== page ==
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Afterwords: Soul-Searching and Jack Campbell

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It’s been a hard eight years to be a Stars fan, let alone a Stars first-round draft pick

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2012 NHLPA Rookie Showcase Photo by Bruce Bennett/Getty Images

You’re calling to me

I can’t hear what you said

You say

Go slow

I fall behind

(Also, this is the very best version/cover/whatever of this song)

***

If you think you’re angry about the Stars’ season so far, imagine how the players must feel.

Tyler Seguin referred to Jack Campbell as “Soupy” (his nickname) in the postgame scrum, and that may help you remember that Campbell did, in fact, play an NHL game with Seguin. After Kari Lehtonen went down in which the Stars took a 3-1 lead after goals from Ryan Garbutt, Brenden Dillon and Shawn Horcoff. Unfortunately for Campbell, the 6-1 Ducks would continue rolling early in the season, and Campbell would face 47(!) shots on goal and stop 41 of them.

It was and is quite the metaphor for Campbell’s time in Dallas. Put in a position he never should have been thanks to an injury to Kari Lehtonen, Campbell was called up and forced into a starting role after Dan Ellis got shelled in Los Angeles the night before. This was three years after he was drafted, but there was still no real sense around the organization that Campbell was “ready,” with this game being more of a “well, let’s see if something clicks” sort of thing.

I was at that game in Anaheim with my brother, and while Campbell had some shaky moments on a few saves, he really never had a chance in this game. Anaheim was simply the better team that night (as they would be the following April), and there was no way even a Stars team playing hard to get their goalie his first win was going to withstand that assault:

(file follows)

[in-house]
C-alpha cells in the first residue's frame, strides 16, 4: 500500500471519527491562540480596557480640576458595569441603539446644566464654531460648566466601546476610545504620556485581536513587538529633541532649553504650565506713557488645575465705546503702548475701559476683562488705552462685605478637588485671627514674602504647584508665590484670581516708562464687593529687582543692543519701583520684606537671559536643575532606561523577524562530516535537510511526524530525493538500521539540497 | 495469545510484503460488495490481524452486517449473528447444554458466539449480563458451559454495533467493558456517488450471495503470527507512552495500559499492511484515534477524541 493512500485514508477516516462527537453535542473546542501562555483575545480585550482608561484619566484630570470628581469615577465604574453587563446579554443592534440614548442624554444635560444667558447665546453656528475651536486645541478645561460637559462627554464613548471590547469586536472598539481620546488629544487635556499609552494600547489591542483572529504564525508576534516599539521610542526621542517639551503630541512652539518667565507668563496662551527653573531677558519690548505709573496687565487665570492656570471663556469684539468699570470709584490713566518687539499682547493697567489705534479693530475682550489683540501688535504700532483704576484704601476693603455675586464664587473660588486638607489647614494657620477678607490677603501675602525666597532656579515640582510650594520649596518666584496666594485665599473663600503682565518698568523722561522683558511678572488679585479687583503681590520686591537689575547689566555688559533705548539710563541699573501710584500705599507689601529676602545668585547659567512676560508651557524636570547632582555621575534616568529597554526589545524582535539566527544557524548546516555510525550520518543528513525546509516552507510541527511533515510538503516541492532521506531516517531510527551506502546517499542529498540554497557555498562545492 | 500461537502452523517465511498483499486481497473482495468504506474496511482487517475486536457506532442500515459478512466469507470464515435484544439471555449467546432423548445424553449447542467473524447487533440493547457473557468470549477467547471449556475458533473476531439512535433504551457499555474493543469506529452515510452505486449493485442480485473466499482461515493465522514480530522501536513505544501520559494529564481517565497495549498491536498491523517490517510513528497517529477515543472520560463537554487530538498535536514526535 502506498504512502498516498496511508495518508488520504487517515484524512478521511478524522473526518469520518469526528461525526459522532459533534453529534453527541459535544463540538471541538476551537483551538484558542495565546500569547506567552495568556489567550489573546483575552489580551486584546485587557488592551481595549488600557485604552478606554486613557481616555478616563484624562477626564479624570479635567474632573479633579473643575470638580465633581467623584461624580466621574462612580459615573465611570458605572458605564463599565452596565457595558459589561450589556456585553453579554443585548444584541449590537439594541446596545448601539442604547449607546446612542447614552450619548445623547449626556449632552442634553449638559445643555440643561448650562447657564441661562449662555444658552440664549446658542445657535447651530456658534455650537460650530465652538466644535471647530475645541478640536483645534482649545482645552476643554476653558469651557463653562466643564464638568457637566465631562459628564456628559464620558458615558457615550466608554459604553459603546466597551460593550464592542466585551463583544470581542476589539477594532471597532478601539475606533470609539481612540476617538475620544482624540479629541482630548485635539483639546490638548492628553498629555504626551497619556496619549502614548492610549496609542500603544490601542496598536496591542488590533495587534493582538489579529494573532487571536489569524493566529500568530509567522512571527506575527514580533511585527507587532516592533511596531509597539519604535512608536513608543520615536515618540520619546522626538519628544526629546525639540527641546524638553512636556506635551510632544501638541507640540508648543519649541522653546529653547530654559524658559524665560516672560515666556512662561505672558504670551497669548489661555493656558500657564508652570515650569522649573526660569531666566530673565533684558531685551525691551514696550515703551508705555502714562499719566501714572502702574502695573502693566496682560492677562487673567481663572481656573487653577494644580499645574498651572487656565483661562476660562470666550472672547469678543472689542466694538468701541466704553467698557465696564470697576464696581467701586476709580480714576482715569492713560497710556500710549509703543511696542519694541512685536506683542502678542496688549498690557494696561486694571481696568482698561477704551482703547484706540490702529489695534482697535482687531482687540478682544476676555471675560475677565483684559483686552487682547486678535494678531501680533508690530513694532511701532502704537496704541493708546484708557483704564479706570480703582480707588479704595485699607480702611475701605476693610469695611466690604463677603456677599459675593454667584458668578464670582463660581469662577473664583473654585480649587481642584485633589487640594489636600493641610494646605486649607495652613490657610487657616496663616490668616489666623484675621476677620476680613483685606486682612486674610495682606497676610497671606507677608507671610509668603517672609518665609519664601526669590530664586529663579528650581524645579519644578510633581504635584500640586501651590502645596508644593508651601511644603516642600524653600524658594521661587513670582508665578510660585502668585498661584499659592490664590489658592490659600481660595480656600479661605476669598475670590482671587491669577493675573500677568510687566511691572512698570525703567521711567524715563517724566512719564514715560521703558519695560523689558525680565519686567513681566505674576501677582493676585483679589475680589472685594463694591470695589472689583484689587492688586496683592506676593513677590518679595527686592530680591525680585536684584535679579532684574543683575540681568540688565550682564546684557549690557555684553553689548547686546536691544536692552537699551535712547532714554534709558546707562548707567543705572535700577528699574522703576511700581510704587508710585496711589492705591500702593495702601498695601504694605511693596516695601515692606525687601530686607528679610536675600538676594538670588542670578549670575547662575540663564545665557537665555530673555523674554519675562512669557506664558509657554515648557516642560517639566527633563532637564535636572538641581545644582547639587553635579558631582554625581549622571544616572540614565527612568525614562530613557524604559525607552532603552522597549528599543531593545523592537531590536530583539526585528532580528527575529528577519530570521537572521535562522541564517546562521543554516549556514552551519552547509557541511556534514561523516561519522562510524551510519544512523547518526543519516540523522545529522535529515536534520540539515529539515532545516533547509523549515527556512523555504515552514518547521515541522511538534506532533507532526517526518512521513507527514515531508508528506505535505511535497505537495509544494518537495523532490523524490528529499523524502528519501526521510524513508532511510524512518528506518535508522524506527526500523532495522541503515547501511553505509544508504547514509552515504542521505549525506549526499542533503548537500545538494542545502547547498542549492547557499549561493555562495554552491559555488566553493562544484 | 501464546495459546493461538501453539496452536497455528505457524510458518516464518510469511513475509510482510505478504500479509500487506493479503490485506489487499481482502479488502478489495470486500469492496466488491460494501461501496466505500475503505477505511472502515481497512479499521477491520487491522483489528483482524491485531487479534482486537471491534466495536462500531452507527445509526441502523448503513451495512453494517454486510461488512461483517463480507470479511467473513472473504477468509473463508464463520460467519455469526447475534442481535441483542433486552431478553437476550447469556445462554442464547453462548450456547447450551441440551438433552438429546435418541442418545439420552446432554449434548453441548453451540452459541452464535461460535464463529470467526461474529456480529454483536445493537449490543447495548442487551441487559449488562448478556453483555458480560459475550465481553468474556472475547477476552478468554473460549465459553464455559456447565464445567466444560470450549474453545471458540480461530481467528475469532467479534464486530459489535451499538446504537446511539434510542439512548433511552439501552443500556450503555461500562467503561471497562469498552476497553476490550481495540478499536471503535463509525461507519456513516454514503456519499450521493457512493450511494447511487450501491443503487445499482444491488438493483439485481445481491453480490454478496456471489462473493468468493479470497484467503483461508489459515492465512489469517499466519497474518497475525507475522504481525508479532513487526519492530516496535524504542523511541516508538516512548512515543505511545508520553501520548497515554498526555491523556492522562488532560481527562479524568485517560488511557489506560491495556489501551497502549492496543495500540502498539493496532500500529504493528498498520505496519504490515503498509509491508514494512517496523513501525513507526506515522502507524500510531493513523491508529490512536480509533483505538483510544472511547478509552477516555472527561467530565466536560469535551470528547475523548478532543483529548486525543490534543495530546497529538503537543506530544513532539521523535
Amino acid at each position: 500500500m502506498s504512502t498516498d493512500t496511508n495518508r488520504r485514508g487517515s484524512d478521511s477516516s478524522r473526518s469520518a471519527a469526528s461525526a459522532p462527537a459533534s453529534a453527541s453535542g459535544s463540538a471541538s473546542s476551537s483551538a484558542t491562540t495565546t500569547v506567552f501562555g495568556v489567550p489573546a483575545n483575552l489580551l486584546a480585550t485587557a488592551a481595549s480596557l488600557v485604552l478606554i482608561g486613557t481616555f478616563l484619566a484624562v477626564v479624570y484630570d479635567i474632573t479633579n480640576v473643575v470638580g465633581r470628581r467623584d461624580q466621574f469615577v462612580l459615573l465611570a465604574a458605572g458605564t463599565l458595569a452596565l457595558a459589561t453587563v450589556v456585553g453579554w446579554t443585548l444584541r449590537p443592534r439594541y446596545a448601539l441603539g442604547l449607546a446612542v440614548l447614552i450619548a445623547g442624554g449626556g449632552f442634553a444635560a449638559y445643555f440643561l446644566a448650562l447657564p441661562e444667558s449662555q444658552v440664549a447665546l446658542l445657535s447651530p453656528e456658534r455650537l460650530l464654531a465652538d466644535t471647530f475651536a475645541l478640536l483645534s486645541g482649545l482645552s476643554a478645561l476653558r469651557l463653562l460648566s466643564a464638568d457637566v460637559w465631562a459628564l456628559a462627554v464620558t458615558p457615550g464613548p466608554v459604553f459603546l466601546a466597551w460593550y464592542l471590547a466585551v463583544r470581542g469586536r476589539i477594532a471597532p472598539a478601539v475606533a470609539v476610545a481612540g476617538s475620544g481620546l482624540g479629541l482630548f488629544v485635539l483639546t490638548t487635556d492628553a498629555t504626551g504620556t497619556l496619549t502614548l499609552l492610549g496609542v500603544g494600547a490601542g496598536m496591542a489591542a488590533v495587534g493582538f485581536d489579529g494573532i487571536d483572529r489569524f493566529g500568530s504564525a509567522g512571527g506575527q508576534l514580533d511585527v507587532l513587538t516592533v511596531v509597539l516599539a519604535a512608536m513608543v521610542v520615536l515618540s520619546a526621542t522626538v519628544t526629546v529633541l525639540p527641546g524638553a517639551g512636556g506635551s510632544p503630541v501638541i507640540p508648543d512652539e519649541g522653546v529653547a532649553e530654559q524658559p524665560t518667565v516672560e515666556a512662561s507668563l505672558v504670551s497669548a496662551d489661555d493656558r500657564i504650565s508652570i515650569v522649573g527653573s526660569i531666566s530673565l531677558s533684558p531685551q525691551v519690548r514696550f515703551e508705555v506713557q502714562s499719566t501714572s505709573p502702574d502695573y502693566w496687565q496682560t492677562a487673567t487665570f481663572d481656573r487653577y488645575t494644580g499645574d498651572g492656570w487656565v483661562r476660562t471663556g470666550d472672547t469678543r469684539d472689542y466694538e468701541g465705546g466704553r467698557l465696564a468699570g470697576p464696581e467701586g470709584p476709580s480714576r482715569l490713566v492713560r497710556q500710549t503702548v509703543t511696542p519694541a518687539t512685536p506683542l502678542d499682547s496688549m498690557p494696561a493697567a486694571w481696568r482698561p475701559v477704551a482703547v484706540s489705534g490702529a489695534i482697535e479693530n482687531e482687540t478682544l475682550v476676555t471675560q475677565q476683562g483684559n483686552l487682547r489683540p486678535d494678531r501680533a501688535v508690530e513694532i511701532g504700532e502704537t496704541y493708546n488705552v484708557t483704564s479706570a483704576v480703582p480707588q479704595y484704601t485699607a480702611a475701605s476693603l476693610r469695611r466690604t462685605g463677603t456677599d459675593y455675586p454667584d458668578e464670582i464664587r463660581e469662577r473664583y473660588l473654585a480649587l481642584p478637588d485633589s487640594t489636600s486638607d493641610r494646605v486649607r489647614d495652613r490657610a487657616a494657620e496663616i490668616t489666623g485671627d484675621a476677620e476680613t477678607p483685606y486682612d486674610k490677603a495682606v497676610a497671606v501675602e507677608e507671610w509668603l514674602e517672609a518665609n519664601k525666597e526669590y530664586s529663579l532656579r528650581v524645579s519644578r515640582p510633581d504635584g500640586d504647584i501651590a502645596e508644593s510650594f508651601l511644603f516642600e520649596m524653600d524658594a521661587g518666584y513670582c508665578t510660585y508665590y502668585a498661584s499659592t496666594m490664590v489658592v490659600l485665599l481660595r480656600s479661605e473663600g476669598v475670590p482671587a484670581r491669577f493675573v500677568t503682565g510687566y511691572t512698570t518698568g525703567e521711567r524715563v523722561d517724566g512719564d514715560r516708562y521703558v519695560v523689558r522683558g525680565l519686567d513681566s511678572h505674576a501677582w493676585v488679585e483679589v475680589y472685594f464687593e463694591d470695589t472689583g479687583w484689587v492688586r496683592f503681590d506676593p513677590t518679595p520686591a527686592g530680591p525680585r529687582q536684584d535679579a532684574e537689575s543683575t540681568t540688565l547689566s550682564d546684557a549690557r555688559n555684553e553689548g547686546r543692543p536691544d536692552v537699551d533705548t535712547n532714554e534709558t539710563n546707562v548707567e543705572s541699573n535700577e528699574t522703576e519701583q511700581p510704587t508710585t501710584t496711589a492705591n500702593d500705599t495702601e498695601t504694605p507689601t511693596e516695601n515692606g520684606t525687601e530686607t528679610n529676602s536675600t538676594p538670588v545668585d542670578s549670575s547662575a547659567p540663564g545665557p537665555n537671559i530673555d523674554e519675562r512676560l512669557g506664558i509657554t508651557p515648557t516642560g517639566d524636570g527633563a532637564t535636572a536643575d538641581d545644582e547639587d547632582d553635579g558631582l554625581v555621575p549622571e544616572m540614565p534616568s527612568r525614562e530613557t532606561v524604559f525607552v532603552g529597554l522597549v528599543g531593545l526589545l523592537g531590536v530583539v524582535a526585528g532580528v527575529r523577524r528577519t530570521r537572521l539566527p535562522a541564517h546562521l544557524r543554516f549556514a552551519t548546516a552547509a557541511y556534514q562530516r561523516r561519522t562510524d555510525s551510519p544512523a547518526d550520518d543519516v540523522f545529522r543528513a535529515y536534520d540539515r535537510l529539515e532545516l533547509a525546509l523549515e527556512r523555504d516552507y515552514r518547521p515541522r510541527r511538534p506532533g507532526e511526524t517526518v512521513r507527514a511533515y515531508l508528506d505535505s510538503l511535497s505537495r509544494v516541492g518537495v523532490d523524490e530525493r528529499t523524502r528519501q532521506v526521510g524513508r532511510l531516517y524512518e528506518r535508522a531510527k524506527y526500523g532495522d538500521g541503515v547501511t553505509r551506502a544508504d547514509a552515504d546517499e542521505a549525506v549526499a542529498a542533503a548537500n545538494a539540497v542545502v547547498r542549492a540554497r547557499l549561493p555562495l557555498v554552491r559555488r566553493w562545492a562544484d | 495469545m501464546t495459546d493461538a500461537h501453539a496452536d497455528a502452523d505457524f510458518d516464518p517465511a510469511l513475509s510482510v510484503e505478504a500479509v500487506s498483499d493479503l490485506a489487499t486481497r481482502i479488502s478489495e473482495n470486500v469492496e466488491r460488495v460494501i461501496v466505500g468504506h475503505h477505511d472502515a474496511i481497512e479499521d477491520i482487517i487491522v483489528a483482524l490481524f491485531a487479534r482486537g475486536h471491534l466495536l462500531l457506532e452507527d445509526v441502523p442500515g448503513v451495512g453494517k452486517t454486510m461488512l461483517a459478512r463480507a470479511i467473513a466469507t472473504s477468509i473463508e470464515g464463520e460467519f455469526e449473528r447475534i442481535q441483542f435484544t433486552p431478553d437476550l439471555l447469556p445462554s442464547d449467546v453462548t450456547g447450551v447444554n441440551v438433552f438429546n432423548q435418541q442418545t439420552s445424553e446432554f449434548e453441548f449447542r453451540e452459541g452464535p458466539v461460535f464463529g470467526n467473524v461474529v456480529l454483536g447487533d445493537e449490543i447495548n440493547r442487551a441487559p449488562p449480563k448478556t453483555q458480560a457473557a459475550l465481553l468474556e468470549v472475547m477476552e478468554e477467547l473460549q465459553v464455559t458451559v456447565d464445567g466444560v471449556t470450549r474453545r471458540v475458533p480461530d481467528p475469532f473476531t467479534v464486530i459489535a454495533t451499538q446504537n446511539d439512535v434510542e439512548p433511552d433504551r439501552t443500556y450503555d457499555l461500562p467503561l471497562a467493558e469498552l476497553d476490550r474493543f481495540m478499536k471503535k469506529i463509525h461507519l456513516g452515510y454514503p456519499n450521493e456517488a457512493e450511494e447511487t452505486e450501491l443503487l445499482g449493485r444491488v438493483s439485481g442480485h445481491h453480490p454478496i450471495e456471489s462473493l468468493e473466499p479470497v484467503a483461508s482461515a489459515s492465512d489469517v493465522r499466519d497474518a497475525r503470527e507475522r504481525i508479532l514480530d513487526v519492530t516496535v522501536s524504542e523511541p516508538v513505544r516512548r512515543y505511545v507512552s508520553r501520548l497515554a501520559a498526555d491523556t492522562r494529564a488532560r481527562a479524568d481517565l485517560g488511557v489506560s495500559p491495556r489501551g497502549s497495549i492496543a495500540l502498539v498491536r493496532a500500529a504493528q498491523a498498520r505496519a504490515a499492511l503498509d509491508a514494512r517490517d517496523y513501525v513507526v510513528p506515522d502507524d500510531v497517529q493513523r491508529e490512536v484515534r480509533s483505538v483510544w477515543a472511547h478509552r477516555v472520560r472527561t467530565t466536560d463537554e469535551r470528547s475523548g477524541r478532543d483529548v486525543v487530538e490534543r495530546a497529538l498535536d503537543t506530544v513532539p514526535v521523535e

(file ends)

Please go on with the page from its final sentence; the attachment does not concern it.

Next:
(There was also a ton of nonsense in the game, with Jamie Benn fighting Francois Beauchemin late after some roughing and Antoine Rousselling throughout the night. It was fun and aggravating and wild, but ultimately sobering.)

This year’s Dallas Stars have now suffered a fourth straight loss, to another Worst in the League team, manned by the org’s former AHL coach and a former #1 draft pick that Dallas just flat-out admitted they couldn’t develop. Jack Campbell is leading the NHL in save percentage.

Claiming Campbell is a success story now for LA is a bit disingenuous, of course. Any goalie can be hot in low-pressure situations for a while, and the point isn’t to say that the Kings got a world-class goalie that Dallas discarded (not yet, at the very least). It’s simply ours to note that this game must have tasted bitter to the core for the Dallas organization as whole.

Congratulations to Jack Campbell on his NHL career, by the way. This game must have felt amazing for him.

***

You’re not here for that, though. You are here to ask us, and yourself, one question: Why aren’t the Stars good? Well, okay, I’ll bite: it’s been as simple as “they don’t score goals” for two or three seasons now. Sure, great. But why don’t they score goals?